The analytical process is based on a matrix of correlations between the variables. Valuable insights can be gained from an examination of this matrix. For the factor analysis to be appropriate, the variables must be correlated. In practice, this is usually the case. If the correlations between all the variables are small, factor analysis may not be appropriate. We also expect that variables that are highly correlated with each other would also highly correlate with the same factor or factors
Formal statistics are available for testing the appropriateness of the factor model. Bartlett’s test of sphericity can be used to test the null hypothesis that variables are uncorrelated in the population; in other words, the population correlation matrix is an identity matrix. In an identity.
matrix, all the diagonal terms are I, and all off-diagonal terms are O.The test statistic for sphericity is based on a chi-square transformation of the determinant of the correlation matrix. A large value of the test statistic will favor the rejection of the null hypothesis. If this hypothesis cannot be rejected, then the appropriateness of factor analysis should be questioned. Another useful statistic is the Kaiser-Meyer-Olkin (KMO) measure of sampling adequacy. This index compares the magnitudes of the observed correlation coefficients to the magnitudes of the partial correlation coefficients. Small values of the KMO statistic indicate that the correlations between pairs of variables cannot be explained by other variables and that factor analysis may not be appropriate. Generally, a value greater than 05 is desirable.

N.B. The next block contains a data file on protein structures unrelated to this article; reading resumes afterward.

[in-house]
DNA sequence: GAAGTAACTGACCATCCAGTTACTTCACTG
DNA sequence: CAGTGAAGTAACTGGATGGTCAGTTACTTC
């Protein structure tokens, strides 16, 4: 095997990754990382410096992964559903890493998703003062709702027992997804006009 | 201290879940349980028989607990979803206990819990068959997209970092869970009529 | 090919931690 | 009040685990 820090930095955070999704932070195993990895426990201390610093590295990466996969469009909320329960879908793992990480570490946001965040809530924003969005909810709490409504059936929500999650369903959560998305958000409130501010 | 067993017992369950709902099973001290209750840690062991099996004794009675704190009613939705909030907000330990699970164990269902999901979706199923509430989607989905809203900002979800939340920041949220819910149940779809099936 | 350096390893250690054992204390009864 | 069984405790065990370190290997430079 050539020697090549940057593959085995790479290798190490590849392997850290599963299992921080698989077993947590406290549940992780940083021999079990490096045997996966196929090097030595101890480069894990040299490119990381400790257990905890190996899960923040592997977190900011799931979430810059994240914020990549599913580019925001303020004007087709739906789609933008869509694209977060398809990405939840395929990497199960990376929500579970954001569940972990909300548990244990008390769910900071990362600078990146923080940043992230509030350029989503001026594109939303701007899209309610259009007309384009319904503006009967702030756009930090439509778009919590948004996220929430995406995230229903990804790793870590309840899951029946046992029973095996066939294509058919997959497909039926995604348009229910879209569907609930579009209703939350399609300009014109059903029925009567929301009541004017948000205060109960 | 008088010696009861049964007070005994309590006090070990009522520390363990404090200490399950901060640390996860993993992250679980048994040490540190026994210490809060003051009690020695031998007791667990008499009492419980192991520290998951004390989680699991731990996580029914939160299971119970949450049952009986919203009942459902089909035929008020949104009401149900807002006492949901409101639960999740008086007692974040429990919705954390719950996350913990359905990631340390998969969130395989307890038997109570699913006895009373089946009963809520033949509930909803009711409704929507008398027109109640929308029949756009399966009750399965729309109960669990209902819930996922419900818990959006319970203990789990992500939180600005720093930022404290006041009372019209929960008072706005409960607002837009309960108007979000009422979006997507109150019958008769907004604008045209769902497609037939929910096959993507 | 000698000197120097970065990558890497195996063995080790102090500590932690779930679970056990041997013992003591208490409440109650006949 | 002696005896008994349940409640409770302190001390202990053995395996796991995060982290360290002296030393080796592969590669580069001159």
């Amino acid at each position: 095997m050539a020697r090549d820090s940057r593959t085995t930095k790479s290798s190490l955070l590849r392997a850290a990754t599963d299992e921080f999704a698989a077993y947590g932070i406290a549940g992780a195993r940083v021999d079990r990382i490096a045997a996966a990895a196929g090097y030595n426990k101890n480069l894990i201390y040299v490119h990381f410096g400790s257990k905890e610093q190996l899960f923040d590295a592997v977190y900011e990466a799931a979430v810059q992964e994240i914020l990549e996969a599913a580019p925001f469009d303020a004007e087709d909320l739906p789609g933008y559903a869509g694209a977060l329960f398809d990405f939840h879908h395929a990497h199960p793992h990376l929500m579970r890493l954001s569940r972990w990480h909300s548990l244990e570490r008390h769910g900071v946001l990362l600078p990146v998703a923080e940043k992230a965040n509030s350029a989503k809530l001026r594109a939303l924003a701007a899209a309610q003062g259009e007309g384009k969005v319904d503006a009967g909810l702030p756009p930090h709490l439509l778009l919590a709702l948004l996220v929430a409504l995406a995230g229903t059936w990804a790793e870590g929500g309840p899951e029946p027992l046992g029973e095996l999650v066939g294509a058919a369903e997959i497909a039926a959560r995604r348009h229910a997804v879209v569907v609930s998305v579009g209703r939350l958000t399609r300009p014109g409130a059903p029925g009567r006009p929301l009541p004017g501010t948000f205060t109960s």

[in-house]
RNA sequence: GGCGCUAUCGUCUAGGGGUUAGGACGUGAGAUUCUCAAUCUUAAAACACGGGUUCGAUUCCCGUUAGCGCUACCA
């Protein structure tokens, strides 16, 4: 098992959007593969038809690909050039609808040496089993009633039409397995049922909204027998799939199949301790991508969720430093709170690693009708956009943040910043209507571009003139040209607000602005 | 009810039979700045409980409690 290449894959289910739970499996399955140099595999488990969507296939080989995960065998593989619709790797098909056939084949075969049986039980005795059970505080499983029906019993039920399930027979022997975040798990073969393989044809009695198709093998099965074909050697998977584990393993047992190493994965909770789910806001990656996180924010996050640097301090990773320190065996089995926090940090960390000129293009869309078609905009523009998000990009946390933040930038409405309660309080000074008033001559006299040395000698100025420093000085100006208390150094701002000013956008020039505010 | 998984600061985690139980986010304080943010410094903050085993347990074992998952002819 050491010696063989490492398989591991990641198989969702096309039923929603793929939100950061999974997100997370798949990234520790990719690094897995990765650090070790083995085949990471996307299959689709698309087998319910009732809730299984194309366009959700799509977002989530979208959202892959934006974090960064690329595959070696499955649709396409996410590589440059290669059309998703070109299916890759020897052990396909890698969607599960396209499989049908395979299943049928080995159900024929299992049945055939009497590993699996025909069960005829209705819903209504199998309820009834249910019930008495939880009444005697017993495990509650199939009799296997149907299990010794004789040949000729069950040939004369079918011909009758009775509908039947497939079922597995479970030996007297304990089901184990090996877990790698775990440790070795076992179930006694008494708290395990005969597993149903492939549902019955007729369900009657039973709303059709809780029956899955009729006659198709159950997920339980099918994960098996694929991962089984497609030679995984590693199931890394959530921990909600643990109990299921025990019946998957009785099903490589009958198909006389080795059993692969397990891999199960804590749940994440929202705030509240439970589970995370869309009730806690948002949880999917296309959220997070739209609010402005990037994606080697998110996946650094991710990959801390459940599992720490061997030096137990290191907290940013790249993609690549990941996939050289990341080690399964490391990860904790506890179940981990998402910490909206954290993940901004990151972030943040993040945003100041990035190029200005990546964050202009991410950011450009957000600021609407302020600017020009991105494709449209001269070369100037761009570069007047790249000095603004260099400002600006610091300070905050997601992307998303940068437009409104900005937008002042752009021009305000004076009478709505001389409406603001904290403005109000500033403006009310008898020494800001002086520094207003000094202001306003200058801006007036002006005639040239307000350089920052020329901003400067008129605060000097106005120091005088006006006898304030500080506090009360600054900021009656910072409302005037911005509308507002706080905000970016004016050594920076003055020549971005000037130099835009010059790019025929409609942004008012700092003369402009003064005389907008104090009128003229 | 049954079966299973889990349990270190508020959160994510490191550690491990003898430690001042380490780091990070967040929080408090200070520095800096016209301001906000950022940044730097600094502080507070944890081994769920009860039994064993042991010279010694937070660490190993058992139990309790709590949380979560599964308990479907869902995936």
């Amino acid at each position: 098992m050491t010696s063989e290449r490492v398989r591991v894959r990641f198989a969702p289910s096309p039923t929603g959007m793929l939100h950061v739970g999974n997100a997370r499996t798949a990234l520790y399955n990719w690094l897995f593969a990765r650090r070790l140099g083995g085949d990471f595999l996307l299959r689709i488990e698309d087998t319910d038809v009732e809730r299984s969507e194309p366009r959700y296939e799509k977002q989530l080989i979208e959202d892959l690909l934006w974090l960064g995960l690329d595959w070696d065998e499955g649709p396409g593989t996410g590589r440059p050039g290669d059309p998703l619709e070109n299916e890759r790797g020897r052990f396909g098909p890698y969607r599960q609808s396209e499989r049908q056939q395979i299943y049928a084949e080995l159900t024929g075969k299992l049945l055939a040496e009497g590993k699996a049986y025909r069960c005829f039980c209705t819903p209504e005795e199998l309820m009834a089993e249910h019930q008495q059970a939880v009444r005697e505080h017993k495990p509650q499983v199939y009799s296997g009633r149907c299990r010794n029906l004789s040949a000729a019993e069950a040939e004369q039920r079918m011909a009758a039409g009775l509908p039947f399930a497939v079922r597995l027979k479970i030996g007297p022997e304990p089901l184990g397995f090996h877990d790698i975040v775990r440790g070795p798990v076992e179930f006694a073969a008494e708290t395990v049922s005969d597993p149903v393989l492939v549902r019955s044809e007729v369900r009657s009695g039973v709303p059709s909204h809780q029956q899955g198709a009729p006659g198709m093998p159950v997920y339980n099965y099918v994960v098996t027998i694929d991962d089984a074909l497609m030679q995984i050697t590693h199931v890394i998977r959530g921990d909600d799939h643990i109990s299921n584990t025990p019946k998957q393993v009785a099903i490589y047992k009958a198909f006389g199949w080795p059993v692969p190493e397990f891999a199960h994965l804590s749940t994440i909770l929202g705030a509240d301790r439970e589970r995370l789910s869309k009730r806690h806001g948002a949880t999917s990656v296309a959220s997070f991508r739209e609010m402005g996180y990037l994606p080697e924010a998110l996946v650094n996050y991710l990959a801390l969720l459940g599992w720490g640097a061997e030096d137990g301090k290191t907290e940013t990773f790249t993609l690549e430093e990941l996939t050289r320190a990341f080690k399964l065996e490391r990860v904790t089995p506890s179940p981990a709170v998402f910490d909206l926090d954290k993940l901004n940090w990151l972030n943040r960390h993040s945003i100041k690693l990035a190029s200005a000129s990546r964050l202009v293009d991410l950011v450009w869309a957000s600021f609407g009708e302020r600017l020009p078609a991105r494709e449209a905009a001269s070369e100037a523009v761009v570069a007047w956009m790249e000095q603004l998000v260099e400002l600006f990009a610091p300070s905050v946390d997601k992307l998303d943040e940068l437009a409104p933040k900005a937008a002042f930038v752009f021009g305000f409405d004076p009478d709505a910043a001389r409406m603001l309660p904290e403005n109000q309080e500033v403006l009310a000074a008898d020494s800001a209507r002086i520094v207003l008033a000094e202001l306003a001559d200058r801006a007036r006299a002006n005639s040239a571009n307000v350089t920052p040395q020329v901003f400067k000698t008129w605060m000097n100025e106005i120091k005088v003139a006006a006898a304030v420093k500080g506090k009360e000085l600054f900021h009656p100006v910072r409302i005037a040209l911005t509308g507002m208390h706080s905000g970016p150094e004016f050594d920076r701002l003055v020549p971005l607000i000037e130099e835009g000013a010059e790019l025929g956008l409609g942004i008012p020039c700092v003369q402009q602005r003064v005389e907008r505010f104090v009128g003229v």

The correlation matrix, constructed from the data obtained to understand toothpaste benefits (Table 19.1), is shown in Table 192. There are relatively high correlations among VI (prevention of cavities), V3 (strong gums), and Vs (prevention of tooth decay). We would expect these variables to correlate with the same set of factors. Likewise, there are relatively high correlations among V2(shiny teeth), V4 (fresh breath). and V6(attractive teeth). These variables may also be expected to correlate with the same factors.6
The results of principal component, Elvis are given in Table 19.3. The null hypothesis, that the population correlation matrix j, .Entity matrix, is rejected by Bartlett’s test of sphericity. The approximate chi-square (J(NI<. I; 111.314 with 15 degrees of freedom, which is significant at the 0.05 level. The value of the·KMO statistic (0.660) is also large (> 0.5). Thus, factor analysis may be considered an appropriate technique for analyzing the correlation matrix ofTable 19.2.